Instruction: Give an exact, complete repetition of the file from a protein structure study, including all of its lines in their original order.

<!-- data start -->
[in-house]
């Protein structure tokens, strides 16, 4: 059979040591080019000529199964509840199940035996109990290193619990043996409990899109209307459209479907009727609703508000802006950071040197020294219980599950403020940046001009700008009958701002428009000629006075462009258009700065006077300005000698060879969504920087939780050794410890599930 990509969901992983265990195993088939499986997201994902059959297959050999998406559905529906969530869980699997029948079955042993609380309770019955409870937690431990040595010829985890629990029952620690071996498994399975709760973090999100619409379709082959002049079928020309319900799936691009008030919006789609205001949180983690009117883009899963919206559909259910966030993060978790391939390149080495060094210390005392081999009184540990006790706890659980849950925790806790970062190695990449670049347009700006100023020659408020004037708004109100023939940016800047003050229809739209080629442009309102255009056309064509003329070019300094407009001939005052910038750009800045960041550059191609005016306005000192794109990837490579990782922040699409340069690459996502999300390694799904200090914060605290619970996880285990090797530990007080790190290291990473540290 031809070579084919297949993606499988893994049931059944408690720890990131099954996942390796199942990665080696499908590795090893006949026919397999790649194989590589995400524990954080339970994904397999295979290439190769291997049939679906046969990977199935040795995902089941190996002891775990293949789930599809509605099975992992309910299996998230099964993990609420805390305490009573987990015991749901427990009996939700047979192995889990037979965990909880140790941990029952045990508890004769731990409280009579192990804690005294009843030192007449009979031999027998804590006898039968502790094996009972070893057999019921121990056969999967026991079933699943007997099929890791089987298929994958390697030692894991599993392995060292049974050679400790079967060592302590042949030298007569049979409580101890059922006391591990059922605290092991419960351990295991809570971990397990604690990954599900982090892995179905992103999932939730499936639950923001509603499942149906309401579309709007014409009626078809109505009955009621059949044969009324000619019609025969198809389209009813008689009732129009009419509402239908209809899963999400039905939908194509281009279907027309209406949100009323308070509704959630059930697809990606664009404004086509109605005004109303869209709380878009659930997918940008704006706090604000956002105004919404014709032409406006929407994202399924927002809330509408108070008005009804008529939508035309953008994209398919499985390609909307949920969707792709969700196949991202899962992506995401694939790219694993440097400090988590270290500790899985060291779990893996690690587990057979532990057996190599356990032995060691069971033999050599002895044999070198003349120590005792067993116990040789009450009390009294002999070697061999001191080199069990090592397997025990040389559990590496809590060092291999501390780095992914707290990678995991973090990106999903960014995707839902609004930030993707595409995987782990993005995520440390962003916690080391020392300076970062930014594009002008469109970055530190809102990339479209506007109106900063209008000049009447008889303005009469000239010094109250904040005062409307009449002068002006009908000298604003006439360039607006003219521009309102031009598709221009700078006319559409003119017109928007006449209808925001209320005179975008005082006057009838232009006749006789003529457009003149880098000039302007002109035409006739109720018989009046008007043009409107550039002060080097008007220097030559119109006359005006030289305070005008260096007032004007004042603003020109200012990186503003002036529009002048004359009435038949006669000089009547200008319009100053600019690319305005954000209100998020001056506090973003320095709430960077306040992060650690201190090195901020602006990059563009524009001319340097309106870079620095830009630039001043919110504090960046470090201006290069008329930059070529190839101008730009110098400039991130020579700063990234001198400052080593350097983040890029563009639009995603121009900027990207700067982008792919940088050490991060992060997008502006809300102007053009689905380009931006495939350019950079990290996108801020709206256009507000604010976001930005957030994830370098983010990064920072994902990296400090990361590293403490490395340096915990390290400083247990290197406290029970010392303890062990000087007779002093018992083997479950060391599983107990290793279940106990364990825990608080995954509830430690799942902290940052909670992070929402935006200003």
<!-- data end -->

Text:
[in-house]
């Protein structure tokens, strides 16, 4: 059979040591080019000529199964509840199940035996109990290193619990043996409990899109209307459209479907009727609703508000802006950071040197020294219980599950403020940046001009700008009958701002428009000629006075462009258009700065006077300005000698060879969504920087939780050794410890599930 990509969901992983265990195993088939499986997201994902059959297959050999998406559905529906969530869980699997029948079955042993609380309770019955409870937690431990040595010829985890629990029952620690071996498994399975709760973090999100619409379709082959002049079928020309319900799936691009008030919006789609205001949180983690009117883009899963919206559909259910966030993060978790391939390149080495060094210390005392081999009184540990006790706890659980849950925790806790970062190695990449670049347009700006100023020659408020004037708004109100023939940016800047003050229809739209080629442009309102255009056309064509003329070019300094407009001939005052910038750009800045960041550059191609005016306005000192794109990837490579990782922040699409340069690459996502999300390694799904200090914060605290619970996880285990090797530990007080790190290291990473540290 031809070579084919297949993606499988893994049931059944408690720890990131099954996942390796199942990665080696499908590795090893006949026919397999790649194989590589995400524990954080339970994904397999295979290439190769291997049939679906046969990977199935040795995902089941190996002891775990293949789930599809509605099975992992309910299996998230099964993990609420805390305490009573987990015991749901427990009996939700047979192995889990037979965990909880140790941990029952045990508890004769731990409280009579192990804690005294009843030192007449009979031999027998804590006898039968502790094996009972070893057999019921121990056969999967026991079933699943007997099929890791089987298929994958390697030692894991599993392995060292049974050679400790079967060592302590042949030298007569049979409580101890059922006391591990059922605290092991419960351990295991809570971990397990604690990954599900982090892995179905992103999932939730499936639950923001509603499942149906309401579309709007014409009626078809109505009955009621059949044969009324000619019609025969198809389209009813008689009732129009009419509402239908209809899963999400039905939908194509281009279907027309209406949100009323308070509704959630059930697809990606664009404004086509109605005004109303869209709380878009659930997918940008704006706090604000956002105004919404014709032409406006929407994202399924927002809330509408108070008005009804008529939508035309953008994209398919499985390609909307949920969707792709969700196949991202899962992506995401694939790219694993440097400090988590270290500790899985060291779990893996690690587990057979532990057996190599356990032995060691069971033999050599002895044999070198003349120590005792067993116990040789009450009390009294002999070697061999001191080199069990090592397997025990040389559990590496809590060092291999501390780095992914707290990678995991973090990106999903960014995707839902609004930030993707595409995987782990993005995520440390962003916690080391020392300076970062930014594009002008469109970055530190809102990339479209506007109106900063209008000049009447008889303005009469000239010094109250904040005062409307009449002068002006009908000298604003006439360039607006003219521009309102031009598709221009700078006319559409003119017109928007006449209808925001209320005179975008005082006057009838232009006749006789003529457009003149880098000039302007002109035409006739109720018989009046008007043009409107550039002060080097008007220097030559119109006359005006030289305070005008260096007032004007004042603003020109200012990186503003002036529009002048004359009435038949006669000089009547200008319009100053600019690319305005954000209100998020001056506090973003320095709430960077306040992060650690201190090195901020602006990059563009524009001319340097309106870079620095830009630039001043919110504090960046470090201006290069008329930059070529190839101008730009110098400039991130020579700063990234001198400052080593350097983040890029563009639009995603121009900027990207700067982008792919940088050490991060992060997008502006809300102007053009689905380009931006495939350019950079990290996108801020709206256009507000604010976001930005957030994830370098983010990064920072994902990296400090990361590293403490490395340096915990390290400083247990290197406290029970010392303890062990000087007779002093018992083997479950060391599983107990290793279940106990364990825990608080995954509830430690799942902290940052909670992070929402935006200003």